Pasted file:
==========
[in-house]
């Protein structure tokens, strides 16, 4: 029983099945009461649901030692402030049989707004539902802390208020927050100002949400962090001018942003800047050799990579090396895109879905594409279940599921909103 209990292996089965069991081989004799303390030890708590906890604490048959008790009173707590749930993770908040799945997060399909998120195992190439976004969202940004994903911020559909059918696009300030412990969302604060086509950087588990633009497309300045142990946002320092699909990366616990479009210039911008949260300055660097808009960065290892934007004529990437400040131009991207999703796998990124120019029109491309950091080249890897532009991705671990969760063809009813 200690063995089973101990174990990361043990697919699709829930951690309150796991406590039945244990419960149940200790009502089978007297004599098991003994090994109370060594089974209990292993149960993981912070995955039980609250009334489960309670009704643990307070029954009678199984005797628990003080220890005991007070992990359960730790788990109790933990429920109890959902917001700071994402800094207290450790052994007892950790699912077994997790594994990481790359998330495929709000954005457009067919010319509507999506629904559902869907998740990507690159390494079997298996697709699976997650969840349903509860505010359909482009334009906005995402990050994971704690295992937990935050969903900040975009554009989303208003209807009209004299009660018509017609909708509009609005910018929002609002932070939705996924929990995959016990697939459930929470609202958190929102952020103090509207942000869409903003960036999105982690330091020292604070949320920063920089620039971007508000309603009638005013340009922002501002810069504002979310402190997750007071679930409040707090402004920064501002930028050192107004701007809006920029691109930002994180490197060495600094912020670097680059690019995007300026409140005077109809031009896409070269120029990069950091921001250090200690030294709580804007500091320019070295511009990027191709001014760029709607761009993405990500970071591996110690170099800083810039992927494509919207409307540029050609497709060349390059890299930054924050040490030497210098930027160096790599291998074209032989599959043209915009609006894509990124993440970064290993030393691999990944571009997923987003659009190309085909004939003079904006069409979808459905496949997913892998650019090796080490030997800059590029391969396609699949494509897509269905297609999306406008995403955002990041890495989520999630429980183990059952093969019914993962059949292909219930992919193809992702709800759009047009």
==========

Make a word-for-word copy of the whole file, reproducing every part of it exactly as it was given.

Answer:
[in-house]
């Protein structure tokens, strides 16, 4: 029983099945009461649901030692402030049989707004539902802390208020927050100002949400962090001018942003800047050799990579090396895109879905594409279940599921909103 209990292996089965069991081989004799303390030890708590906890604490048959008790009173707590749930993770908040799945997060399909998120195992190439976004969202940004994903911020559909059918696009300030412990969302604060086509950087588990633009497309300045142990946002320092699909990366616990479009210039911008949260300055660097808009960065290892934007004529990437400040131009991207999703796998990124120019029109491309950091080249890897532009991705671990969760063809009813 200690063995089973101990174990990361043990697919699709829930951690309150796991406590039945244990419960149940200790009502089978007297004599098991003994090994109370060594089974209990292993149960993981912070995955039980609250009334489960309670009704643990307070029954009678199984005797628990003080220890005991007070992990359960730790788990109790933990429920109890959902917001700071994402800094207290450790052994007892950790699912077994997790594994990481790359998330495929709000954005457009067919010319509507999506629904559902869907998740990507690159390494079997298996697709699976997650969840349903509860505010359909482009334009906005995402990050994971704690295992937990935050969903900040975009554009989303208003209807009209004299009660018509017609909708509009609005910018929002609002932070939705996924929990995959016990697939459930929470609202958190929102952020103090509207942000869409903003960036999105982690330091020292604070949320920063920089620039971007508000309603009638005013340009922002501002810069504002979310402190997750007071679930409040707090402004920064501002930028050192107004701007809006920029691109930002994180490197060495600094912020670097680059690019995007300026409140005077109809031009896409070269120029990069950091921001250090200690030294709580804007500091320019070295511009990027191709001014760029709607761009993405990500970071591996110690170099800083810039992927494509919207409307540029050609497709060349390059890299930054924050040490030497210098930027160096790599291998074209032989599959043209915009609006894509990124993440970064290993030393691999990944571009997923987003659009190309085909004939003079904006069409979808459905496949997913892998650019090796080490030997800059590029391969396609699949494509897509269905297609999306406008995403955002990041890495989520999630429980183990059952093969019914993962059949292909219930992919193809992702709800759009047009």